Research was demonstrating that under conditions of continuous reward, the performances of ADHD children were often indistinguishable from normal children on various lab tasks but when reinforcement patterns shifted to partial reward or to extinction (no reward) conditions, children with ADHD showed significant declines in their performance (Douglas & Parry, 1983, 1994; Parry & Douglas, 1983). Journal of Consulting and Clinical Psychology, 69, 271-283. Journal of Child Psychology and Psychiatry, 19, 13-22. It was also observed that deficits in the control of behavior by rules characterized these children (Barkley, 1989a). Humphries, T., Koltun, H., Malone, M., & Roberts, W. Teacher-identified oral language difficulties among boys with attention problems. This course will equip clinicians to have a basic understanding of the nature of ADHD, the history of the disorder, its causes, and its associated disorders and impairments. Clinical Child and Family Psychology Review, 4, 183-207. This course provides an overview of the nature of Attention Deficit Hyperactivity Disorder, briefly considers its history, describes its developmental course and outcomes, and discusses its causes. It has since been updated most recently in January 2013. Even so, within a few years of the creation of the label ADD, concern arose that the important features of hyperactivity and impulse control were being de-emphasized when in fact they were critically important to differentiating the disorder from other conditions and to predicting later developmental risks (Barkley, 2006; Barkley et al., 2008; Weiss & Hechtman, 1993).
This concept evolved into that of minimal brain damage, and eventually minimal brain dysfunction (MBD), as challenges were raised to the original label in view of the dearth of evidence of obvious brain injury in most cases (see Kessler, 1980, for a more detailed history of MBD). Journal of the American Academy of Child and Adolescent Psychiatry, 34, 1514-1524.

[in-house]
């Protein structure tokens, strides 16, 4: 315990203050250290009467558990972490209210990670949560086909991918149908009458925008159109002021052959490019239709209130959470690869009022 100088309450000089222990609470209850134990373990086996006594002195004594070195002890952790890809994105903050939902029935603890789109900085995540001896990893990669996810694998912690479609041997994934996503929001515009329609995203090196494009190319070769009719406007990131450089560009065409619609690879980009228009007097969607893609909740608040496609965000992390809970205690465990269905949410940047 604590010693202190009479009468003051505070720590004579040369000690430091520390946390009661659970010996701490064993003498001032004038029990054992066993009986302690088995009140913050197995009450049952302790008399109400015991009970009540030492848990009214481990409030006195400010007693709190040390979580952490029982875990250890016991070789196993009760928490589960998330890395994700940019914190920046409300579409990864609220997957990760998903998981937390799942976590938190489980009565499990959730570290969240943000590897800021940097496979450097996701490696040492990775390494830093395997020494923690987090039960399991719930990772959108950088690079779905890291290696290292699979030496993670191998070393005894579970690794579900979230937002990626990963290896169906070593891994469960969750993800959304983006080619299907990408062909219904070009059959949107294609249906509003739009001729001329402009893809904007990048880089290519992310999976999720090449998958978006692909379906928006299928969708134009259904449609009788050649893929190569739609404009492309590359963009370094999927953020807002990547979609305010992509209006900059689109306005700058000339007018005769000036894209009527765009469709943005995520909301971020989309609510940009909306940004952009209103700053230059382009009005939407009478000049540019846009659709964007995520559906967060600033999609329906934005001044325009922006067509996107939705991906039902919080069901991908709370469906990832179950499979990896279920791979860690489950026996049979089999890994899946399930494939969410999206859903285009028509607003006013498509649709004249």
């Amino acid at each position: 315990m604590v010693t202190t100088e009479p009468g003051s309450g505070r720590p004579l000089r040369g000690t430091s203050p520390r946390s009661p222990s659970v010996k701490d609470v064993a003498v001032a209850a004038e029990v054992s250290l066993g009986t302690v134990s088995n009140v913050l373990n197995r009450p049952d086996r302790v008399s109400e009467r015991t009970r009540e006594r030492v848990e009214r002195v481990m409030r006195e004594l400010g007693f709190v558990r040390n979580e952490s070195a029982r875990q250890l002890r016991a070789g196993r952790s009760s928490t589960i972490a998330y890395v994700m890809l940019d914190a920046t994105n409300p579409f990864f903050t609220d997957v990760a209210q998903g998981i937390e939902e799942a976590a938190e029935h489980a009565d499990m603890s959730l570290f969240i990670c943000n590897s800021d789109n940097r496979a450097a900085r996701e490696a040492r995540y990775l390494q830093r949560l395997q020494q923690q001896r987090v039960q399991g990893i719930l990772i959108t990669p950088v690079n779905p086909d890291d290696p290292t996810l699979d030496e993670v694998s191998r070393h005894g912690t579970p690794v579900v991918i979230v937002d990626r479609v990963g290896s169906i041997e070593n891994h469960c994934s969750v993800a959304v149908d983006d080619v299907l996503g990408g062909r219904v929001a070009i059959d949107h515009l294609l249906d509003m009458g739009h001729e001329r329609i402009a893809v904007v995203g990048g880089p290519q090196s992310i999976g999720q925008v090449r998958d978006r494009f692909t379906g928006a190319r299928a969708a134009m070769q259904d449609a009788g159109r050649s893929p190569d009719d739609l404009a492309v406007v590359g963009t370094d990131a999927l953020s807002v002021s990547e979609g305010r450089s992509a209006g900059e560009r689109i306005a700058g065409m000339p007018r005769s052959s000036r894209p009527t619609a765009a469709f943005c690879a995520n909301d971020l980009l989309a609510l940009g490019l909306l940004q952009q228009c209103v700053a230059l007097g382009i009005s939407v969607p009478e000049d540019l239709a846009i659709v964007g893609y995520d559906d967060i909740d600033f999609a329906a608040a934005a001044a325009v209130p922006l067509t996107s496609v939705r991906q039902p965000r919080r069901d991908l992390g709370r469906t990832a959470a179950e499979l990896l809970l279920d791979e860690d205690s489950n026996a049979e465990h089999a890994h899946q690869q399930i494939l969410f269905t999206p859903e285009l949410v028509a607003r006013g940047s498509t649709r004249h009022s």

By the 1950s-1970s, focus shifted away from etiology and toward the more specific behavior of hyperactivity and poor impulse control characterizing these children, reflected in labels such as “hyperkinetic impulse disorder” or “hyperactive child syndrome” (Burks, 1960; Chess, 1960).
The disorder was thought to arise from cortical overstimulation due to poor thalamic filtering of stimuli entering the brain (Knobel, Wolman, & Mason, 1959; Laufer, Denhoff, & Solomons, 1957).
Significant, historically, was the distinction in DSM-III between two types of ADD: those with hyperactivity and those without it. Journal of the American Academy of Child and Adolescent Psychiatry, 36, 1065-1079.
Little research existed at the time on the latter subtype that would have supported such a distinction being made in an official and increasingly prestigious diagnostic taxonomy.